It’s a crazy time in the world. Pandemic, post-pandemic, high inflation, high gas prices, labor shortage, hot real estate markets, cooling real estate markets, mandatory back to the office, remote jobs, hybrid jobs, … We are getting conflicting messages about how this craziness affects careers and job search:
- The job market is hot, but the stock market is not. How long will the job market be hot?
- There is a labor shortage, but I am nervous to ask for a raise in this uncertain economy.
- Everyone needs to be back in the office, except for fully remote and hybrid job openings that keep popping up on my LinkedIn feed.
- Covid is over … sorta, but I am not sure if I should go to work with a cough.
- My company has unlimited paid time off, but nobody is actually taking any time off.
- Does business casual mean can I wear my yoga pants with a blazer?
Let’s break down career and job search trends during this confusing and uncertain time:
Hot Job Market
There is so much to talk about in this hot job market, which is being driven by a big labor shortage. Bottom line … there are so many job openings. “If every unemployed person in the country found a job, we would still have 5.4 million open jobs. “ Understanding America’s Labor Shortage, Stephanie Ferguson, US Chamber of Commerce, June 3, 2022
So what does this mean for a person thinking about switching industries, companies, or job functions? There is no time like the present to ride the wave of this trend. Markets are cyclical, and today’s trend can become tomorrow’s old news. Now may be the time to kick into action. Think about what direction you want to take your career and what parameters of a job are important to you, and what is on your to-do list for your job search:
- Update your marketing docs – resume and LinkedIn
- Get your ‘story’ down
- Check out the (very real) postings on job boards
- Network your way into the companies who are posting
Contrarians worry that a job switcher risks becoming a LIFO – Last In First Out, and winds up without a seat in this game of musical chairs. Yes, change comes with a bit of risk. But missing the boat comes with the risk of getting stuck at the shore.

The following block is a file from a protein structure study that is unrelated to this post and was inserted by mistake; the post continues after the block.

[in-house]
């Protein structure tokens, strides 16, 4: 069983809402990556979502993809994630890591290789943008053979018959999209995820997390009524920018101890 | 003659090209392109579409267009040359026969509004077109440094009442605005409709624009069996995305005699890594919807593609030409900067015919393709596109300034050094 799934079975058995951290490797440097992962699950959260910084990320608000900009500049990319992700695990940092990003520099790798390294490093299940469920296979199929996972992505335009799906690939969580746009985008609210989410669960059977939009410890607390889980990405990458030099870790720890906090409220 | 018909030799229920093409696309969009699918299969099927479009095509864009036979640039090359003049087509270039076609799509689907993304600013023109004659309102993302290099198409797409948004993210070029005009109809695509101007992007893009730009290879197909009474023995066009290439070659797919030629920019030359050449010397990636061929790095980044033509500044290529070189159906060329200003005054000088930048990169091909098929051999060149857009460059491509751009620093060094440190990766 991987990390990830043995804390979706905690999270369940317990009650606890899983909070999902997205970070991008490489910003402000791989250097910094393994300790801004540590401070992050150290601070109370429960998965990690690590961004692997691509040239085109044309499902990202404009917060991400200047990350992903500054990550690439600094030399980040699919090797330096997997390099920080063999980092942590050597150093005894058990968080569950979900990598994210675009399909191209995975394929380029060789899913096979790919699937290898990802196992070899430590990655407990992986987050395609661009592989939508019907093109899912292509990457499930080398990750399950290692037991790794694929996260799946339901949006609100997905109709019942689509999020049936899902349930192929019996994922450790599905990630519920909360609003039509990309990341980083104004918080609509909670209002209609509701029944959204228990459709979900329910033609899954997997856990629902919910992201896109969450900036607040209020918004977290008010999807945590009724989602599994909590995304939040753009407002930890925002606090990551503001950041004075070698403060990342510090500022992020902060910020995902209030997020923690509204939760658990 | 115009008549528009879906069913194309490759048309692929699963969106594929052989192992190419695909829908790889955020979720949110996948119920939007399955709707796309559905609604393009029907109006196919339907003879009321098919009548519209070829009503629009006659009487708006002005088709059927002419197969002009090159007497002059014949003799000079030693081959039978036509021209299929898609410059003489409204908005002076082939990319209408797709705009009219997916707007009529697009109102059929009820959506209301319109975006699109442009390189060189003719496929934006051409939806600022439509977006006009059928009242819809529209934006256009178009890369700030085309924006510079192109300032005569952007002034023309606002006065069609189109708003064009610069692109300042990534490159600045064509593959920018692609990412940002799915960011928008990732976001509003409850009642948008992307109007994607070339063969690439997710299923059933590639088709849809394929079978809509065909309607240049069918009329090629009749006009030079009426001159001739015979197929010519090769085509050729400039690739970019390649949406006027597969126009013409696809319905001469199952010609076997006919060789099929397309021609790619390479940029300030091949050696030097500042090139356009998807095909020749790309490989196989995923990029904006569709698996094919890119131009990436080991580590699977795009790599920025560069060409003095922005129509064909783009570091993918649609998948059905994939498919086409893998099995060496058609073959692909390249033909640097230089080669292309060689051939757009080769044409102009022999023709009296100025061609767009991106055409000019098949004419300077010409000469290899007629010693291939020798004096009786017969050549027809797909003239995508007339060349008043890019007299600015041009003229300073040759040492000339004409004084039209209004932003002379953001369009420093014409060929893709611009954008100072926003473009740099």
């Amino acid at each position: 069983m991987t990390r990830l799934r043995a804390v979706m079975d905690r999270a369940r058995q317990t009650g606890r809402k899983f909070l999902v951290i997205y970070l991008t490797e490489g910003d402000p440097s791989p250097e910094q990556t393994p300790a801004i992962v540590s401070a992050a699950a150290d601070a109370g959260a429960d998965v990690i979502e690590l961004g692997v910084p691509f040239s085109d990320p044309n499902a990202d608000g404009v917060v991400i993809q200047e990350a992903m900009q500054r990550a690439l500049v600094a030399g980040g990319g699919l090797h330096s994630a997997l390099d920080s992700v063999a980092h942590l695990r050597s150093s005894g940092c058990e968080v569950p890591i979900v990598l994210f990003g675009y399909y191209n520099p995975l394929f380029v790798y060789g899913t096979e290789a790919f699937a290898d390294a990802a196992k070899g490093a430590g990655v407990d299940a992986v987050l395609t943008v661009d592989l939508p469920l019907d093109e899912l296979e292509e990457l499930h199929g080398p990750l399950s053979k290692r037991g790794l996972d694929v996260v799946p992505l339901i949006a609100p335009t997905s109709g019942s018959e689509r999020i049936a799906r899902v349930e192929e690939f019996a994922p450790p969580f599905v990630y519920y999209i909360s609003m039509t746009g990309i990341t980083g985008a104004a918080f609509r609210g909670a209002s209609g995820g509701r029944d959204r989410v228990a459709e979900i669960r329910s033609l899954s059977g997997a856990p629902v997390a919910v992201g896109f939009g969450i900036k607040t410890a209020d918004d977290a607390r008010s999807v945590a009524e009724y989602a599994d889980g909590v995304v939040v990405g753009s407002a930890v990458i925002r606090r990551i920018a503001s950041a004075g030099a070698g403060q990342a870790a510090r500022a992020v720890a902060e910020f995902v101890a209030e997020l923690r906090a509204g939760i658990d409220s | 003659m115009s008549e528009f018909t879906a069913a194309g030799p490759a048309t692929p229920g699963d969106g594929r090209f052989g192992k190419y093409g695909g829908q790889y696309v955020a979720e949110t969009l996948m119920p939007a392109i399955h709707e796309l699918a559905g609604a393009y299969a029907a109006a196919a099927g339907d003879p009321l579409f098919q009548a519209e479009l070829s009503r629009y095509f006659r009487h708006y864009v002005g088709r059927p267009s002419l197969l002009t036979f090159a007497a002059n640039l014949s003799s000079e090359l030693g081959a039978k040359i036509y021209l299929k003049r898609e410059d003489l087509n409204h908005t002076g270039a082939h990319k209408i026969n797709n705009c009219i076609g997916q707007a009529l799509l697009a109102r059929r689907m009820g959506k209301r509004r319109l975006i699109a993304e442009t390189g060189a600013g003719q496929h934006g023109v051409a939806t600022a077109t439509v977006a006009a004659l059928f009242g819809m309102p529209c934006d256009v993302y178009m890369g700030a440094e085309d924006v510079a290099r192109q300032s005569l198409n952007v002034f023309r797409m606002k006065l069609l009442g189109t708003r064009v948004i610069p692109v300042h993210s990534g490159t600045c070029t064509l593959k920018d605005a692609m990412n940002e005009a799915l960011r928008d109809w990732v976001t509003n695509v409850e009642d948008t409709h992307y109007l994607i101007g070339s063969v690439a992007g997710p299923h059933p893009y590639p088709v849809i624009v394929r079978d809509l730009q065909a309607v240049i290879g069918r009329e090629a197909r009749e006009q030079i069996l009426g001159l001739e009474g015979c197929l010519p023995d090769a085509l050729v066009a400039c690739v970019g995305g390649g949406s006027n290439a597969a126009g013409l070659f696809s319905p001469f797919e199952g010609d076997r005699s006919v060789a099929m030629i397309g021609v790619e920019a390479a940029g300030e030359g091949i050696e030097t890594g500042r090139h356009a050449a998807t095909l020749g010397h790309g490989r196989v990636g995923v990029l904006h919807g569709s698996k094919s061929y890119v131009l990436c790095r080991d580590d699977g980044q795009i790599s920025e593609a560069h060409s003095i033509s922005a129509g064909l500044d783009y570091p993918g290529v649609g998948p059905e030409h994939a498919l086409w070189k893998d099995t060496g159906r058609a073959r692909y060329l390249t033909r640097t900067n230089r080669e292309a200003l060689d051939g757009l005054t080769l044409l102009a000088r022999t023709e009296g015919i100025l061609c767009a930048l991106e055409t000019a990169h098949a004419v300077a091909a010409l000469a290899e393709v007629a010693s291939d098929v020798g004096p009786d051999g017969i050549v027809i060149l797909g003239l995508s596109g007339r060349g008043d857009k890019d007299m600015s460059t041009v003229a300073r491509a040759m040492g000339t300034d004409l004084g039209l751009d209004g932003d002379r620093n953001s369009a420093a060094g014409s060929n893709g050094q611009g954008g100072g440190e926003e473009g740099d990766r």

Back to Work or Not?
Ask an old schooler and they will say, ‘Everyone needs to be back in the office full time, no exceptions. That’s the only way to conduct business and learn your trade … in person, dressed for success. Ask a Gen Zer and they say “Technology enables me to do my job from anywhere. I don’t want to pull my horse and buggy up to the water cooler.”
There are many reasons why people want to work from home, such as no commute, work from any location in the world, ability to squeeze in life stuff during the work day … laundry, carpool, quick jog outside, etc. There are also many reasons why people don’t want to work from home, such as small living quarters, social interaction with others, Zoom fatigue, live mentoring, etc. Add to this equation that companies and employees may have conflicting economic skin in the game. Some firms have signed long term commercial real estate leases and need to justify their office space costs, and some employees have relocated and don’t want to move back to expensive cities.
A big takeaway from the past two years is that there are many successful ways to design a work model. One size does not fit all employers or employees. For example, some companies offer Fridays from home or August from wherever you want, and even fully remote with week-long offsites for the entire company every other month. So when considering the next step in your career, make a list of your work ‘must-haves’, namely what is important to you. Then consider negotiating with your current employer for a flexible work model, or exploring new job opportunities with employers who offer different options. If you want to negotiate a work model that is different from the norm at your company, anticipate your manager’s concerns and come prepared with potential solutions.
Dealing with a cough and work this summer
At this point in the pandemic or post pandemic, the guidelines for staying home when you aren’t feeling well are murky. I am not a doctor and leave medical advice to science. But I would suggest applying common sense in many situations. Nobody wants to sit next to someone with a cough, no matter what the reason is for the cough.
Unlimited Paid Time Off (PTO)
There is a trend at companies being hyped called unlimited paid time off (PTO). “Some have found unlimited PTO to be a double-edged sword. Depending on the company, it can either be a godsend for workers who need more flexibility or an easy way for management to cut costs.” Unlimited PTO sounds great on paper, but the reality could mean you never take a vacation, Colin Lodewick, Fortune, March 3, 2022. When thinking about what’s important to you, if you value unlimited PTO as a job parameter, make sure it’s a perk that employees actually can take at the company you are considering. An option that can’t be exercised is worthless.
Work Wardrobe Post Pandemic. What to wear?
Of course as everything changes, so does fashion. We went from suits to pjs and leggings in the blink of a Zoom camera. So what do we do now that we are heading back to the office, if only for a few days a week? Post pandemic, many aspects of business formal attire feel dated and flat out uncomfortable. Who wants to work with a tie around their neck or in pointy high heels? However, being “put together” can instill confidence and enhance productivity. Try for a happy medium. Be comfortable and consistent with the norm in your industry, but recognize that you are leaving an impression.
Bottom line – stay rational to navigate uncertainty. Crazy times don’t have to leave you crazed.